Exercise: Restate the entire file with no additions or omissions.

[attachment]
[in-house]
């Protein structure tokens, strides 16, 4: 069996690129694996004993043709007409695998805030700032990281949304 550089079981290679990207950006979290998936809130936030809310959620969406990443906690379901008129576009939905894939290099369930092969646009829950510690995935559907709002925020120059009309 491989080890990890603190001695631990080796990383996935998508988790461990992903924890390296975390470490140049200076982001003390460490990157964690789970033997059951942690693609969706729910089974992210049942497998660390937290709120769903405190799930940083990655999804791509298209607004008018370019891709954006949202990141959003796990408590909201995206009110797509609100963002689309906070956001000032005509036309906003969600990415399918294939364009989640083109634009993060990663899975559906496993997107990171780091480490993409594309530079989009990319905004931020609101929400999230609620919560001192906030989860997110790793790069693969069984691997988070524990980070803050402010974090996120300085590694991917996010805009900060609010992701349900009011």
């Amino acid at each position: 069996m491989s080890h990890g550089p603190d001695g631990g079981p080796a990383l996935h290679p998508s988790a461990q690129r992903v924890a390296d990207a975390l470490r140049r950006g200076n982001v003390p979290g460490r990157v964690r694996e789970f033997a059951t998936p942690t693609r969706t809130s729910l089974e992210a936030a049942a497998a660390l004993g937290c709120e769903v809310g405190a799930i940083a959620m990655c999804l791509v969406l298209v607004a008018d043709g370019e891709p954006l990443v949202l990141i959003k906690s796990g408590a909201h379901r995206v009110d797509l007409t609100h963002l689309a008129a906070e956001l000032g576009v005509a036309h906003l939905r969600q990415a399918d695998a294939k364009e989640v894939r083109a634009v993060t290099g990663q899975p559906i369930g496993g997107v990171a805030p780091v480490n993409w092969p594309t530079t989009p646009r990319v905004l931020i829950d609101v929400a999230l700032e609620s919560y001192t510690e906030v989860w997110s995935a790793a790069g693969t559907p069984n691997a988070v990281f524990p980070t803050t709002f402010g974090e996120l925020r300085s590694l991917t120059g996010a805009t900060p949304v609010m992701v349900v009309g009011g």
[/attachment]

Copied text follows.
[in-house]
């Protein structure tokens, strides 16, 4: 069996690129694996004993043709007409695998805030700032990281949304 550089079981290679990207950006979290998936809130936030809310959620969406990443906690379901008129576009939905894939290099369930092969646009829950510690995935559907709002925020120059009309 491989080890990890603190001695631990080796990383996935998508988790461990992903924890390296975390470490140049200076982001003390460490990157964690789970033997059951942690693609969706729910089974992210049942497998660390937290709120769903405190799930940083990655999804791509298209607004008018370019891709954006949202990141959003796990408590909201995206009110797509609100963002689309906070956001000032005509036309906003969600990415399918294939364009989640083109634009993060990663899975559906496993997107990171780091480490993409594309530079989009990319905004931020609101929400999230609620919560001192906030989860997110790793790069693969069984691997988070524990980070803050402010974090996120300085590694991917996010805009900060609010992701349900009011």
């Amino acid at each position: 069996m491989s080890h990890g550089p603190d001695g631990g079981p080796a990383l996935h290679p998508s988790a461990q690129r992903v924890a390296d990207a975390l470490r140049r950006g200076n982001v003390p979290g460490r990157v964690r694996e789970f033997a059951t998936p942690t693609r969706t809130s729910l089974e992210a936030a049942a497998a660390l004993g937290c709120e769903v809310g405190a799930i940083a959620m990655c999804l791509v969406l298209v607004a008018d043709g370019e891709p954006l990443v949202l990141i959003k906690s796990g408590a909201h379901r995206v009110d797509l007409t609100h963002l689309a008129a906070e956001l000032g576009v005509a036309h906003l939905r969600q990415a399918d695998a294939k364009e989640v894939r083109a634009v993060t290099g990663q899975p559906i369930g496993g997107v990171a805030p780091v480490n993409w092969p594309t530079t989009p646009r990319v905004l931020i829950d609101v929400a999230l700032e609620s919560y001192t510690e906030v989860w997110s995935a790793a790069g693969t559907p069984n691997a988070v990281f524990p980070t803050t709002f402010g974090e996120l925020r300085s590694l991917t120059g996010a805009t900060p949304v609010m992701v349900v009309g009011g």